Last Sunday night I decided to take my 6" schmidt-cassegrain telescope out for a spin on my front lawn after several weeks of no-use. Despite being a pretty cloudy night, with clouds repeatedly rolling in at the different hours, I was still able to see some really great stuff including the Orion Nebula, Messier 35, Messier 79, the central star cluster of Rosette Nebula, and the Eskimo Nebula (which appeared as a tiny greenish star that was too tiny to show any real detail). However the one thing I was really hoping to see, but I was not able to see were some of the galaxies. I tried going to M95, M81, M82, and M51, but despite that I hit no luck.
My telescope has a motorized go-to mount and my alignment didn't seem to be off since I was able to find all sorts of other objects just find, but I still simply couldn't see any galaxies. I live in a suburb which is a class-7 area on the bortle scale, meaning that its pretty light polluted, but I have heard that you should be able to see at least M81 & M82 from light-polluted skies. Ironically enough in the light-polluted area where I live, I have been able to see the faint glowing core of the Andromeda Galaxy, the faint impression of the Sombrero Galaxy, and some spherical galaxy around the area of Coma Berenices that I never identified, but anything else thats extragalactic I haven't been able to see.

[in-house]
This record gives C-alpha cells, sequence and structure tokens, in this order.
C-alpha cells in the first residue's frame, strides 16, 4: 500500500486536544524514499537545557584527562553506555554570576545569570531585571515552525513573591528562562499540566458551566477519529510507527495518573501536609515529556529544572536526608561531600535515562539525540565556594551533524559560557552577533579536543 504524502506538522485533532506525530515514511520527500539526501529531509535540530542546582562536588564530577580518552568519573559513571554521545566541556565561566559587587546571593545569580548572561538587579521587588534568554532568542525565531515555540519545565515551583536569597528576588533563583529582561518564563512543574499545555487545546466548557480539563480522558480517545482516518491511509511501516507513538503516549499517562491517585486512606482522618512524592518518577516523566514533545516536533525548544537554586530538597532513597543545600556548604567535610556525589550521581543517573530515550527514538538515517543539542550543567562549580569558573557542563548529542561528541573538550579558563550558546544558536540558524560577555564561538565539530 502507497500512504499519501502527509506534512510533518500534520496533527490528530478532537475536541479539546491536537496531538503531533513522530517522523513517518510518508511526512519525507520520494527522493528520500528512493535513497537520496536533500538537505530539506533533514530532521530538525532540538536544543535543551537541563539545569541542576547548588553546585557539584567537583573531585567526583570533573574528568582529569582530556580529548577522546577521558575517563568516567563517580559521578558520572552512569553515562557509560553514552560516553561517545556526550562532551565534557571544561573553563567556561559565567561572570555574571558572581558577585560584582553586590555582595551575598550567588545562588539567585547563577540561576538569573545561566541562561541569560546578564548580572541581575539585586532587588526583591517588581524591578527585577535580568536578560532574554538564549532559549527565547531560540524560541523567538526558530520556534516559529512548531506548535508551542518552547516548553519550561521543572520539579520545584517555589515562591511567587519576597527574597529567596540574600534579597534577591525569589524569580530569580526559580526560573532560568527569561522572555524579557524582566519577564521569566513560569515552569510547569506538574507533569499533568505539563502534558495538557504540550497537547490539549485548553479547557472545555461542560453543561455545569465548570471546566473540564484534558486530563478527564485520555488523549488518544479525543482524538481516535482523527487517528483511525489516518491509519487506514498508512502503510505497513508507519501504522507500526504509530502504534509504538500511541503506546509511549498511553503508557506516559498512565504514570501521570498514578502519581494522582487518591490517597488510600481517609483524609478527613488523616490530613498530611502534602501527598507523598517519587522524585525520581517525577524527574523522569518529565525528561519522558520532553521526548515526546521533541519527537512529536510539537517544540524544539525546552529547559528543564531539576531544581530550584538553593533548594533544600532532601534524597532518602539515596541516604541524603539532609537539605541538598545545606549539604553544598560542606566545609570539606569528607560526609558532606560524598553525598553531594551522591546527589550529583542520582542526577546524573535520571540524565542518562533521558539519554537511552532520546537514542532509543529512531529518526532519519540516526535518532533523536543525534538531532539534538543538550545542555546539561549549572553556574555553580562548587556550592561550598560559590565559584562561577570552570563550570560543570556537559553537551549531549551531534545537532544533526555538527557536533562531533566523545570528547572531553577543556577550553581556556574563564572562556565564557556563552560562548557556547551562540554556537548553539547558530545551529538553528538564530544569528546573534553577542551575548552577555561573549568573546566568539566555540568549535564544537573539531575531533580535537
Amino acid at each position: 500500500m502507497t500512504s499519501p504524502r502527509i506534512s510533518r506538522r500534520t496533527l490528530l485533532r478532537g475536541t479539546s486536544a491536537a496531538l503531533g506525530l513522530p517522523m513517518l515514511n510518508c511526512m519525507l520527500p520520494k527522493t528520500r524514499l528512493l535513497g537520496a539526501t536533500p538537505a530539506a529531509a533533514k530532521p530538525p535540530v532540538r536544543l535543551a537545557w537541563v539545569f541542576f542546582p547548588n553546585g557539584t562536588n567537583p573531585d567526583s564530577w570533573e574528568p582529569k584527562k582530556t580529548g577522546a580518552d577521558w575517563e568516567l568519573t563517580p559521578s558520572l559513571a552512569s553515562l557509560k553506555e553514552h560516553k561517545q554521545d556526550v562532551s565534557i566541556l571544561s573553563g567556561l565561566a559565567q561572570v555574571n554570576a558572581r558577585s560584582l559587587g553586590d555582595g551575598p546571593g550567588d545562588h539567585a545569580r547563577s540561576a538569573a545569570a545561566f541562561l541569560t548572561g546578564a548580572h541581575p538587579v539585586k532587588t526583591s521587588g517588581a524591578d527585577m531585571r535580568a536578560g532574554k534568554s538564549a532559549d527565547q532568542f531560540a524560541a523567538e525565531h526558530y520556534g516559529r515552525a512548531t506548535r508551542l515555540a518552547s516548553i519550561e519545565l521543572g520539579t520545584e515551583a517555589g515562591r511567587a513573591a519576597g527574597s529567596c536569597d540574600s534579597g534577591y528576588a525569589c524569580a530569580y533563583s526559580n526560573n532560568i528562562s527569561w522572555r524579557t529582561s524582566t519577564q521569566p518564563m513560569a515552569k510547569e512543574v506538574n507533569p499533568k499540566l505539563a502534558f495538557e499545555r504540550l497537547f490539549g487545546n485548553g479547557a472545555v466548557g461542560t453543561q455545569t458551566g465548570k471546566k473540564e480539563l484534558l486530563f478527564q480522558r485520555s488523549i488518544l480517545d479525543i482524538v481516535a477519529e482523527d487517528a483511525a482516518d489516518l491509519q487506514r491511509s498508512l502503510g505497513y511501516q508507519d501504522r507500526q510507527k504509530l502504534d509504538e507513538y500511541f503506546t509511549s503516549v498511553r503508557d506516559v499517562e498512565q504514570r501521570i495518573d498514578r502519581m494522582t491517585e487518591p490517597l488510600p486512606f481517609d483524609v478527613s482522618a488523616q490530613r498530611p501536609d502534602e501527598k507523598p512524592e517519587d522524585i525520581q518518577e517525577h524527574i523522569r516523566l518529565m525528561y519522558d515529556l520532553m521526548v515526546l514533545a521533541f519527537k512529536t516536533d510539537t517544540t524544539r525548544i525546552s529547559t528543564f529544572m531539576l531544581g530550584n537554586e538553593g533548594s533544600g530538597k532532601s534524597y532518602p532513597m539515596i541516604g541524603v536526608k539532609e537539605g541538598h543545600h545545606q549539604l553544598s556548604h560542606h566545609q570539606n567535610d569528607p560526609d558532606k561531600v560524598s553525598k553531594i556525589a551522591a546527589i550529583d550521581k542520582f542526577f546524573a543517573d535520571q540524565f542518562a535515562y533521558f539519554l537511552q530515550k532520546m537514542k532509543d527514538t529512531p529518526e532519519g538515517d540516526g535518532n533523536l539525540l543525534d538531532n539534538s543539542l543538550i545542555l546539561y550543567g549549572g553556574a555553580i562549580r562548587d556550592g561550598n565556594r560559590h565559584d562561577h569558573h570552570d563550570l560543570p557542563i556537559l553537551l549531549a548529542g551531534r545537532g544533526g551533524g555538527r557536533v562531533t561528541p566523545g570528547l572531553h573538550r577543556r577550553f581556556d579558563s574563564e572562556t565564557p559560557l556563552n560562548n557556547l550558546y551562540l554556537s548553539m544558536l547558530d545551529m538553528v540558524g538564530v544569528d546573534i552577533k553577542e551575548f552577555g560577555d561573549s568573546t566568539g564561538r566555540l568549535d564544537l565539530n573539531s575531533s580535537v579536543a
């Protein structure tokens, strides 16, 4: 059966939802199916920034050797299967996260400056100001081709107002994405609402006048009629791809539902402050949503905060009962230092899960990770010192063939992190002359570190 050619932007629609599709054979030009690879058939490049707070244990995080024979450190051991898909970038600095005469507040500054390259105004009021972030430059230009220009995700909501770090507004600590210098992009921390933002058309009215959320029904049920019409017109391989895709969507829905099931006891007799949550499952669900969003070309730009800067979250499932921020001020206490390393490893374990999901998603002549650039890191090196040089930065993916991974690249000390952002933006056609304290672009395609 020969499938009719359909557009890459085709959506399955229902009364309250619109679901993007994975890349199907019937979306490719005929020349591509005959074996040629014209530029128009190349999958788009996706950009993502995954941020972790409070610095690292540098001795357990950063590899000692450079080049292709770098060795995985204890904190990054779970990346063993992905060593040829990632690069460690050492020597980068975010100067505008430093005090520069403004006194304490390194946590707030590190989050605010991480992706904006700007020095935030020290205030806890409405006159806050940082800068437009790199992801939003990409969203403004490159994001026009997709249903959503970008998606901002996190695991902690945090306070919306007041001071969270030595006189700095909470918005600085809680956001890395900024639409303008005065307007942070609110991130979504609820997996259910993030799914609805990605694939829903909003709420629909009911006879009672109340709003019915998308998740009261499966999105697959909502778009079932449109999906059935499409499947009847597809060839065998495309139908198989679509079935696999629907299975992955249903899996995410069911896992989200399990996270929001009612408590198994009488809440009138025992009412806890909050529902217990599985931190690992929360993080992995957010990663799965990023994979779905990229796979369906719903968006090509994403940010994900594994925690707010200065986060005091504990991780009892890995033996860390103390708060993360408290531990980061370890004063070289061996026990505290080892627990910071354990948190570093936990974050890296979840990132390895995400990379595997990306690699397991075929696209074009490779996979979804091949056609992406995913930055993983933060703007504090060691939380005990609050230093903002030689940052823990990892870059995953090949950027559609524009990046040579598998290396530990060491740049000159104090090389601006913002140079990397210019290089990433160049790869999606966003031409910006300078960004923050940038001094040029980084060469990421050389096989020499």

What I am trying to figure out is that is this a problem with my scope size (ie. do I need to upgrade my telescope's mirror size to see more galaxies), is this a problem with the light pollution, or am I just simply really bad at finding faint objects? I also have a getaway that I can go thats in only a level 3 area on the bortle scale: would going there on a moonless night improve my chances? Any help/advice would be tremendously appreciated.
Edited by ZetaOrionis, 20 January 2021 - 03:30 PM.